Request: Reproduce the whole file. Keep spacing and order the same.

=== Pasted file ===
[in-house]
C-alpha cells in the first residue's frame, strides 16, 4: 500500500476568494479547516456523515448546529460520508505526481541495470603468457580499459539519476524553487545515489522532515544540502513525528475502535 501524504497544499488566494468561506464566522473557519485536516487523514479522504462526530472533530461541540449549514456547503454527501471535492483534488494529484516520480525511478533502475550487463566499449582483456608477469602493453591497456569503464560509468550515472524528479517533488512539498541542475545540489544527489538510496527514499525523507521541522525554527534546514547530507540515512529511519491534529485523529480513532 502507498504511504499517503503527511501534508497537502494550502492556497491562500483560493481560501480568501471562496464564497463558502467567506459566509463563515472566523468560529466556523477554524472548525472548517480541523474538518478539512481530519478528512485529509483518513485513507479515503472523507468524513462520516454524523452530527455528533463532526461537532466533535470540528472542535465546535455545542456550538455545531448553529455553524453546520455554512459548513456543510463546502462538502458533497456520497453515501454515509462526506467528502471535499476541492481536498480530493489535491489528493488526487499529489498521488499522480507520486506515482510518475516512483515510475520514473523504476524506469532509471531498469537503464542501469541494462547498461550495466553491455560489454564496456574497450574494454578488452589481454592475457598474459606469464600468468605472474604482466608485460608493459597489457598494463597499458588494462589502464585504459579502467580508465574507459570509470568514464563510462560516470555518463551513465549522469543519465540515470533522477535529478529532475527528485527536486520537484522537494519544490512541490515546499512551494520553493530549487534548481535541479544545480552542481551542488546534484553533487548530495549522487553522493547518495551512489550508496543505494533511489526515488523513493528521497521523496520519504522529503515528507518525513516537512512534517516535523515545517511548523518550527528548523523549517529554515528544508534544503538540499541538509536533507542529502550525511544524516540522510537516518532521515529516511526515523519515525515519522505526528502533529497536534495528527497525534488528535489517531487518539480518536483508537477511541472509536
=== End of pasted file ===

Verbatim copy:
[in-house]
C-alpha cells in the first residue's frame, strides 16, 4: 500500500476568494479547516456523515448546529460520508505526481541495470603468457580499459539519476524553487545515489522532515544540502513525528475502535 501524504497544499488566494468561506464566522473557519485536516487523514479522504462526530472533530461541540449549514456547503454527501471535492483534488494529484516520480525511478533502475550487463566499449582483456608477469602493453591497456569503464560509468550515472524528479517533488512539498541542475545540489544527489538510496527514499525523507521541522525554527534546514547530507540515512529511519491534529485523529480513532 502507498504511504499517503503527511501534508497537502494550502492556497491562500483560493481560501480568501471562496464564497463558502467567506459566509463563515472566523468560529466556523477554524472548525472548517480541523474538518478539512481530519478528512485529509483518513485513507479515503472523507468524513462520516454524523452530527455528533463532526461537532466533535470540528472542535465546535455545542456550538455545531448553529455553524453546520455554512459548513456543510463546502462538502458533497456520497453515501454515509462526506467528502471535499476541492481536498480530493489535491489528493488526487499529489498521488499522480507520486506515482510518475516512483515510475520514473523504476524506469532509471531498469537503464542501469541494462547498461550495466553491455560489454564496456574497450574494454578488452589481454592475457598474459606469464600468468605472474604482466608485460608493459597489457598494463597499458588494462589502464585504459579502467580508465574507459570509470568514464563510462560516470555518463551513465549522469543519465540515470533522477535529478529532475527528485527536486520537484522537494519544490512541490515546499512551494520553493530549487534548481535541479544545480552542481551542488546534484553533487548530495549522487553522493547518495551512489550508496543505494533511489526515488523513493528521497521523496520519504522529503515528507518525513516537512512534517516535523515545517511548523518550527528548523523549517529554515528544508534544503538540499541538509536533507542529502550525511544524516540522510537516518532521515529516511526515523519515525515519522505526528502533529497536534495528527497525534488528535489517531487518539480518536483508537477511541472509536